Sweeping lynchpin Bobby Lammie says the lingering ‘hurt’ of Beijing curling silver is fuelling his pursuit of climbing one step higher on the Winter Olympic podium.

The Stranraer star, 25, was part of skip Bruce Mouat’s rink who went down to a nerve-shredding 5-4 defeat against Sweden in the final at the Ice Cube.

Mouat, Lammie, Grant Hardie and Hammy McMillan were unable to battle past savvy Swedish skip Niklas Edin as their Beijing adventure came to a gut-wrenching end.

Lammie, renowned for his indefatigable sweeping on the Chinese ice, wasn’t satisfied with silver and wants to use that setback to intensify his pursuit of Milan-Cortina 2026 gold.

“We came so close this time, it hurts quite a bit,” said Lammie, who was speaking at London’s Langham hotel after touching back down from Beijing.

“Especially as we were so close.

“But now we need to re-group, get ready, sort a couple of things out and then just take it to another level.

“We need to try and get ready for four years’ time and go one better and be on top of the podium this time.

“The Olympics was amazing - the whole Olympic environment and the Team GB environment with a multisport event is obviously different from what we’re used to.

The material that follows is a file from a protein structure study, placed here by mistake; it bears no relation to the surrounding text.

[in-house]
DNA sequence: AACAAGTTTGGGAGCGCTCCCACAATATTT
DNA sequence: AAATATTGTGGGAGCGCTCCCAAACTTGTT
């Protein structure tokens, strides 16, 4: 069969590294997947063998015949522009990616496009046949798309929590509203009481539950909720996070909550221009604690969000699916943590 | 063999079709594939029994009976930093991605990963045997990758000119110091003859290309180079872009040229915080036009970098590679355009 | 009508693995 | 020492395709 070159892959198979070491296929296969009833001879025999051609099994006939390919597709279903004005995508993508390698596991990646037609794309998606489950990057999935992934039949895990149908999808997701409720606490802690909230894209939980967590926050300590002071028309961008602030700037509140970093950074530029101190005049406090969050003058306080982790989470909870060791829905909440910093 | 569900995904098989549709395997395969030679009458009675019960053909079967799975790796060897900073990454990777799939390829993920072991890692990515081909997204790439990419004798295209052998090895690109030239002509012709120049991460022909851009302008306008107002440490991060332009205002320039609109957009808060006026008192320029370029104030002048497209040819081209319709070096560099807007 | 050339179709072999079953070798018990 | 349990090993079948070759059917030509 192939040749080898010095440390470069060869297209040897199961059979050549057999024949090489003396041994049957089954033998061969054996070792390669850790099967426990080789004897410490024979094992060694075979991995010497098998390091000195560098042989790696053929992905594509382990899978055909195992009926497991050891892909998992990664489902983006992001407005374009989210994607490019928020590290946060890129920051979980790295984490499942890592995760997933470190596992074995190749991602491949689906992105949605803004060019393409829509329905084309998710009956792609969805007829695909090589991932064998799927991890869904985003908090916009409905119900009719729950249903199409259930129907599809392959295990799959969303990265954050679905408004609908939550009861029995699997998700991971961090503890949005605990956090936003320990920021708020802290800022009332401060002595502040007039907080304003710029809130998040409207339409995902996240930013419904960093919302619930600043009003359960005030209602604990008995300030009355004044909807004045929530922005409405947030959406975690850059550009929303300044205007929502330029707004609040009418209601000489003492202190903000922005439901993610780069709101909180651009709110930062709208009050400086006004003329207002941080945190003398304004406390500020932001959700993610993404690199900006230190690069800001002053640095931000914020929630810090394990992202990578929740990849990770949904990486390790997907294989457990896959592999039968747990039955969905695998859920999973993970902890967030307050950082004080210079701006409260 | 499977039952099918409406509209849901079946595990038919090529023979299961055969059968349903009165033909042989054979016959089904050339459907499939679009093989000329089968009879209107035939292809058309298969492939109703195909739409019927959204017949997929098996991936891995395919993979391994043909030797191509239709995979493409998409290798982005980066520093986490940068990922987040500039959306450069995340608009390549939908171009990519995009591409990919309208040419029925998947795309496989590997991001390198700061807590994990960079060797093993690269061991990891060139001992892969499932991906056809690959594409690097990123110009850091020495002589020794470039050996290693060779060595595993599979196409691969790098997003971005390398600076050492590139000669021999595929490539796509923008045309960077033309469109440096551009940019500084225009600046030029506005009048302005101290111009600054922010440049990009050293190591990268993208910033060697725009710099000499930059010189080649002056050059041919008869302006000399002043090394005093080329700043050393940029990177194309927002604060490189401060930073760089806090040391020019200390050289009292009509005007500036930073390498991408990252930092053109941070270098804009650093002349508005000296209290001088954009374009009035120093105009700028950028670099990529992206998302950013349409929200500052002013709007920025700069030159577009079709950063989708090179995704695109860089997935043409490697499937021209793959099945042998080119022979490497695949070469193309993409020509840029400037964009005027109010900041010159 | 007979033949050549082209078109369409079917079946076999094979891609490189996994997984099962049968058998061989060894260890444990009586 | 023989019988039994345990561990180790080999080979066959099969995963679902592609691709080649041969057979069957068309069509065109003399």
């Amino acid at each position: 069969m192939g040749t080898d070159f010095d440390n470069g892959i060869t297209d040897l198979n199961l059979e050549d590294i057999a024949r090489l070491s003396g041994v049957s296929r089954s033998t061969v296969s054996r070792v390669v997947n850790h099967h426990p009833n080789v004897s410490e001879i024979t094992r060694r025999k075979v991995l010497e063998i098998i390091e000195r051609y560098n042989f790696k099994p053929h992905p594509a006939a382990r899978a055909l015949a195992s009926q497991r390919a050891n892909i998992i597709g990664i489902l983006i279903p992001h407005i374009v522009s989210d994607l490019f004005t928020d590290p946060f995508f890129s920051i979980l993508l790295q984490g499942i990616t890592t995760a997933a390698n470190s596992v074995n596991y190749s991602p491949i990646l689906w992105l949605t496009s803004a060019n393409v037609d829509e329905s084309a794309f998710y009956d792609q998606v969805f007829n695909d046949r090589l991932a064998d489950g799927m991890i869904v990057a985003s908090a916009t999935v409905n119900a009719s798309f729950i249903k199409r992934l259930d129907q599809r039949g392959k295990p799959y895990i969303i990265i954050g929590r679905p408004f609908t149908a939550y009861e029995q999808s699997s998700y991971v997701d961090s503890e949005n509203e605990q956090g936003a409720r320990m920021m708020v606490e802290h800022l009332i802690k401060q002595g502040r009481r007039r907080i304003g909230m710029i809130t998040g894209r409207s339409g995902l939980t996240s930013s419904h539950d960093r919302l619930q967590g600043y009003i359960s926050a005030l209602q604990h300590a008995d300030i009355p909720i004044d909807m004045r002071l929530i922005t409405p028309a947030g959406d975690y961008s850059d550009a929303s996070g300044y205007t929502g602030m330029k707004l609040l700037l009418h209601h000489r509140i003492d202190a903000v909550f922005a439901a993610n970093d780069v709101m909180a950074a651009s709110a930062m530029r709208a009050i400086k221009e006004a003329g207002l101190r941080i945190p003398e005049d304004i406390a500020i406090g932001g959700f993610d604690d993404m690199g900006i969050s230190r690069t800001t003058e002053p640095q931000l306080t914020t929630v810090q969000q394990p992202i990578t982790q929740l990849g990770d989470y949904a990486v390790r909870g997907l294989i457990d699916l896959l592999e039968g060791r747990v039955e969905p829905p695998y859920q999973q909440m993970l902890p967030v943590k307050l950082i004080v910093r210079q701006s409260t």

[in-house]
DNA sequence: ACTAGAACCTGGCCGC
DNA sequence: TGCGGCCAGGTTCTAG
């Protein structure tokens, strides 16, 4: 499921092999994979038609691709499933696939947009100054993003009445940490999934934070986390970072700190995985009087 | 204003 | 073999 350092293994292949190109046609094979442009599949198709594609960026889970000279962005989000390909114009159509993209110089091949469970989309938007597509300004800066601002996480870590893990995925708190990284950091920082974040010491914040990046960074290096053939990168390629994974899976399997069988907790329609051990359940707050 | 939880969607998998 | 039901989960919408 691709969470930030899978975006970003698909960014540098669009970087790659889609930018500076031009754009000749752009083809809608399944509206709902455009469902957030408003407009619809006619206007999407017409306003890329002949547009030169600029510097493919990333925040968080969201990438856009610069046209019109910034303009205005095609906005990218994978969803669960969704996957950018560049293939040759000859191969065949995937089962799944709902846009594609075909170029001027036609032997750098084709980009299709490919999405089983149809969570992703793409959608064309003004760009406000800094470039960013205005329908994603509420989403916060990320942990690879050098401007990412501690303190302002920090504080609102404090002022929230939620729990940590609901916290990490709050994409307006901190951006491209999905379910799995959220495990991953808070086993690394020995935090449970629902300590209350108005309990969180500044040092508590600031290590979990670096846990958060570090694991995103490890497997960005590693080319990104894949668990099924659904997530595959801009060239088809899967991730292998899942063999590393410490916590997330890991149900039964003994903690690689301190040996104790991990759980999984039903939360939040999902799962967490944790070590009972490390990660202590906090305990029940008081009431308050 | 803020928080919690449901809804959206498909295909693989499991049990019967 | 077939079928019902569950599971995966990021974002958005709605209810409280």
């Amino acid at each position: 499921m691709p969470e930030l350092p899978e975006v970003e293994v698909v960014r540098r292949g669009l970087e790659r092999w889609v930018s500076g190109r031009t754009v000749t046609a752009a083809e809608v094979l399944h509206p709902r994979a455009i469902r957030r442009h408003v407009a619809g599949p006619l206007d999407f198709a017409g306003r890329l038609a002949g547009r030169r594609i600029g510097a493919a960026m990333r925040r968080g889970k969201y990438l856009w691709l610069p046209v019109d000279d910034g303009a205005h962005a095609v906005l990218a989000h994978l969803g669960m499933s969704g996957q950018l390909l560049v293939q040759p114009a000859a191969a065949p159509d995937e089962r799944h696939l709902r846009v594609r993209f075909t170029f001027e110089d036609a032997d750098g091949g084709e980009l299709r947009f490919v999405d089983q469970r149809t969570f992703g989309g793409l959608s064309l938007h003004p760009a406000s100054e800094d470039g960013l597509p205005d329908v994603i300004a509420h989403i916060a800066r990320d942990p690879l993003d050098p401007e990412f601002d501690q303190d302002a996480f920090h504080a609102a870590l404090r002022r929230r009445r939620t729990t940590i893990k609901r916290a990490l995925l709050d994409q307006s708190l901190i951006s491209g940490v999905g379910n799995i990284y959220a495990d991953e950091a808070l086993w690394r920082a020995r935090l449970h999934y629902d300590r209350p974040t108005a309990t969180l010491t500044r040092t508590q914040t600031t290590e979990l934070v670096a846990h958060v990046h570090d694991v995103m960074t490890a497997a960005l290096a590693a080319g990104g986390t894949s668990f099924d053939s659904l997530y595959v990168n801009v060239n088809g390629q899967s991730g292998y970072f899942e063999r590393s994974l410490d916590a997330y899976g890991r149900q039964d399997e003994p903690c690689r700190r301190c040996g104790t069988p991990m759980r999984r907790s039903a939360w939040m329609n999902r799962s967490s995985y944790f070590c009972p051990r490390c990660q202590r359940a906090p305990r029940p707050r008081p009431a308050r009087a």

“I loved every minute of it. The Chinese organising committee put on an excellent event, the volunteers were so friendly and welcoming, and it just made it even better for us.”

Mouat’s men reeled off eight wins on the spin to top their group before a gutsy win over defending champions USA guaranteed them at least a silver medal.

That set the stage for a mouth-watering Saturday showdown but Sweden, spearheaded by five-time world champion Edin, delivered a stunning display to edge over the line.

Skip Edin, 36, was at his tactical, intelligent best to hold his nerve in the final end and haul his country to a brilliant gold medal.

Britain’s run to the final was the product of four years of hard graft and Lammie, whose team are four of over 1,000 athletes able to train full-time, access to the world’s best coaches and benefit from pioneering technology, science and medical support thanks to vital National Lottery funding, added: “There’s been a lot of hard work, obviously training five days a week, three sessions a day and obviously we’re full-time athletes.

“Many thanks to everyone who plays The National Lottery for allowing us to be full-time athletes and chase these dreams and allow us to put the hard work in, because we can just fully focus on curling and everything that goes on with that.

“So massive thanks to them. There’s been a lot of hard work, so it’s nice that we medalled to show that we’re doing the right things.”

No one does more to support our Olympic and Paralympic athletes than National Lottery players, who raise more than £30 million each week for good causes including grassroots and elite sport. Discover the positive impact playing the National Lottery has at www.lotterygoodcauses.org.uk and get involved by using the hashtag: #TNLAthletes